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So here's the deal: I have a Prius, and it's supposed to do that -- the gas engine cuts off at stops (often freaking out my passengers), and that's part of Toyota's Hybrid Synergy Drive that boasts great gas mileage and low emissions. The Prius (and I do love mine) is a good example of the kind of cutting-edge product a forward-looking company comes up with.
I'm not that biased, of course. Take a drive around town and you're bound to see tons of Toyotas -- Camrys, Corollas, Tacomas, Tundras, RAV4s, Land Cruisers, Highlanders, maybe even the tiny Yaris. Not to mention the Priuses (or is that, Prii?), which have become ubiquitous enough for its drivers to be mocked on South Park. (And no, I don't give other Prius drivers the thumbs-up when I drive past them.)
That may be anecdotal evidence, but it's borne out by fact; Toyota has been quite a success story over the last couple years, winning over more and more American consumers whom Detroit has disappointed. For all intents and purposes, Toyota tied with General Motors
Who wants car stocks in a stalling economy?
Toyota's gotten lots of attention for giving GM a run for its money, but its stock price has actually decreased over the last year. Maybe it's because of the difficulties of the automobile industry at large. (Come on, when you think of GM, Ford
Current concerns about a possible recession and its near-term impact on consumer spending for big-ticket items surely add insult to injury. Many people are in danger of foreclosure on their homes, and data shows that some are also increasingly delinquent on credit cards and, yes, auto loans. Credit standards are also expected to get tougher. That's good long-term medicine, but it certainly could be a drag for vehicle sales.
That's OK, though. I'd rather consider companies that are in a position of strength at times like these. Plus, this is the type of environment long-term investors relish -- when everybody's scared -- as opportunities to pick up stocks in great companies for cheap. Toyota's also got the added bonus of being a solid international stock for those people who would like to consider throwing a few into their portfolios. And of course, Toyota's reputation for craftsmanship, affordability, fuel efficiency, and environmental innovation positions it well for the long term.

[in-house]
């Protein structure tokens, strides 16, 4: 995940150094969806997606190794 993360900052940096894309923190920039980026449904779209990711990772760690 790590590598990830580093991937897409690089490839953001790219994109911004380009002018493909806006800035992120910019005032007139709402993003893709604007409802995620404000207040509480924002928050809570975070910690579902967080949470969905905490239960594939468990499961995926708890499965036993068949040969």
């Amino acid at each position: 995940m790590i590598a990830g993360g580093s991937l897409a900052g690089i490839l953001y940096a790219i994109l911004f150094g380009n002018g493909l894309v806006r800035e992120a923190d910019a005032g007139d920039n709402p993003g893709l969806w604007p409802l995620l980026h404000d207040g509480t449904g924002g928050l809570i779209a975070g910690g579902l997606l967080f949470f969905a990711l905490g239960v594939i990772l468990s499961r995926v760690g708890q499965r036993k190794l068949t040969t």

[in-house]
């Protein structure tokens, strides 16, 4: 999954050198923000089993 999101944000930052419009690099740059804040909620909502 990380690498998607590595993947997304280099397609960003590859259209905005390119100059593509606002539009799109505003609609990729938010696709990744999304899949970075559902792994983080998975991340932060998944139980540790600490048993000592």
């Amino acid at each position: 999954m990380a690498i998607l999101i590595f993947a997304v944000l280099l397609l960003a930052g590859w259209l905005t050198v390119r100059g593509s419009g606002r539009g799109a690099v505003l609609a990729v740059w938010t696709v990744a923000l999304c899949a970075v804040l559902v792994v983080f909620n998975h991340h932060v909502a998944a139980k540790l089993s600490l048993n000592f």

Hot wheels, reasonable price
Toyota's been generating impressive earnings growth for the past couple years, yet it's trading at a mere 10 times trailing earnings, despite the fact that it has increased earnings by 16% over the last 12 months. (Daimler's trading at a price-to-earnings ratio of 33, Honda's P/E is 16, and GM and Ford -- well, those two are having serious challenges with profitability, as you've probably noticed if you have any interest in the auto industry.) Toyota's PEG ratio is 1.32, and while a PEG of 1.0 is usually the indicator of a "fairly valued" stock, that's not at an alarming level. (Daimler and Honda sport PEG ratios of 2.37 and 2.57, respectively -- not so tempting.)
Meanwhile, it helps the long-term horizon for Toyota when you consider how ahead of the curve it has been. I can't help getting back to the Prius. It's the best-selling hybrid vehicle on the market. The U.S. Department of Energy deemed the 2008 Prius the most fuel-efficient car here in the U.S. And given many signs that consumers and regulators are going to demand such innovations, not to mention the high price of gas, it looks like a bright long-term horizon to me, provided that Toyota can continue innovating on this level.
Toyota is a leader in an industry that has been fraught with lemons lately, and it could be an international stock with huge potential for your portfolio. Thus far, it scores favorably with our Motley Fool CAPS community, with a four-star rating. Do you agree that Toyota is the Best International Stock for 2008? Just zoom on over to CAPS and mark Toyota "outperform," and we'll release the results next week. Happy motoring!